Strengthening opportunistic screening for hypertension: report from a tertiary care institution in a district of West Bengal, India

Ritu Ghosh, Sanghamitra Maulik, Saikat De, Tanmoy Tikader, Sankar Nath Jha, Sayantan Mondal, Sarmila Mallik, Manju Banerjee


Background: Hypertension is a major public health problem in India and considered as a silent killer disease. The national program for prevention and control of cancer, diabetes, CVD and stroke (NPCDCS) recommended opportunistic screening for hypertension at all levels health facility. The present study was conducted with the objectives to estimate the magnitude of hypertension among the General OPD attendees aged 18 years and above in tertiary care hospital in a district of West Bengal and to find out the factors influencing hypertension among them.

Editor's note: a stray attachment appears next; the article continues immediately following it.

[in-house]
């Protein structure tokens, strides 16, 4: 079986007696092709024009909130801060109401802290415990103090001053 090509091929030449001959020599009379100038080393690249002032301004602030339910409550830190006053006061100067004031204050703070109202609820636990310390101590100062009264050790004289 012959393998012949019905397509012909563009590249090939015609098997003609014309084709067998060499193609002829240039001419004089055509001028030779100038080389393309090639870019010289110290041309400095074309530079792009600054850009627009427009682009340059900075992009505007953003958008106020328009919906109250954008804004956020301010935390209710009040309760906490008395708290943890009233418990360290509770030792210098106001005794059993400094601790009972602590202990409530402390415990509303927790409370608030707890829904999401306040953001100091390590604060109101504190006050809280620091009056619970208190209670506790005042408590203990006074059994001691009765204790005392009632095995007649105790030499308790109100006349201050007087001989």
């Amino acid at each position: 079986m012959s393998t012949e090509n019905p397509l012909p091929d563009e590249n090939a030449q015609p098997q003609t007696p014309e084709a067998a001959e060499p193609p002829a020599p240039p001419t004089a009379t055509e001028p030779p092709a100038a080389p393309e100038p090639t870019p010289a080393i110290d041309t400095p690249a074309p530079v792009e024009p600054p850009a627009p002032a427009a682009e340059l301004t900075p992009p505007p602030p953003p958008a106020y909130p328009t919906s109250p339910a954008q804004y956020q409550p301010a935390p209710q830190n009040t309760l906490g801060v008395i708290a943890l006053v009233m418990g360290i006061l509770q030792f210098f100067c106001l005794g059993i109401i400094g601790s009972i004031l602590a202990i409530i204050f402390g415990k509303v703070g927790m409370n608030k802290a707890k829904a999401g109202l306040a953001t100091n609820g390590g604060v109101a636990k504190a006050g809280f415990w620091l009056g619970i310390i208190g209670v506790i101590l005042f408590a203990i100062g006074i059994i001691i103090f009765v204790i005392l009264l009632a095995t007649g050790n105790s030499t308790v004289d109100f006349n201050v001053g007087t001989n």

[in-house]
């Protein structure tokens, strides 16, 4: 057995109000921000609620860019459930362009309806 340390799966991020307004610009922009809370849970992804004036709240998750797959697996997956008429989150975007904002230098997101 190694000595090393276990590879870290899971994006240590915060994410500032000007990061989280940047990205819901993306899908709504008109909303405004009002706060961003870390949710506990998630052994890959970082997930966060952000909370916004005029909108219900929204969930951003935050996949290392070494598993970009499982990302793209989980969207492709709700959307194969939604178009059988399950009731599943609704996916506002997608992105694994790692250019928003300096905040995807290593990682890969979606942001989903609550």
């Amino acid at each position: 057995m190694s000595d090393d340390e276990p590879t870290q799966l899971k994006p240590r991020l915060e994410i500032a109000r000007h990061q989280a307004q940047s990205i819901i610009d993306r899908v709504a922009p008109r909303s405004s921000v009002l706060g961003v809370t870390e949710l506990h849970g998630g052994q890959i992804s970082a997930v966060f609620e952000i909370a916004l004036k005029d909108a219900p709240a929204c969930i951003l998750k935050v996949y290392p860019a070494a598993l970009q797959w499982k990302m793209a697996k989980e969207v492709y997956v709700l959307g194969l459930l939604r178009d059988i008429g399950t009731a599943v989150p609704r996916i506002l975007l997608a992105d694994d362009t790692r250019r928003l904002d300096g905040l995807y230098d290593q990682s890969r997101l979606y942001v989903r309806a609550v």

Methods: The study was a hospital based observational, descriptive study with cross sectional design and conducted among 244 study participants in 2018. Study variables included socio demographic factors and both modifiable and non-modifiable risk factors for hypertension.

Results: In this study 40.2% subjects had normal blood pressure, 18.4% were known hypertensive and 101 (41.3%) people were newly diagnosed as having high blood pressure. Among known hypertensive, 75% had poor control of hypertension. Age, religion, family history of hypertension, body mass index (BMI) and central obesity had significant association with hypertension.

Conclusions: The study recommended strengthening of opportunistic screening of all patients for hypertension at all levels of health care, especially through the village health nutrition day platform and providing treatment free of cost. Awareness generation and counselling for lifestyle modification should also be strengthened.


Blood pressure, Hypertension, Opportunistic screening

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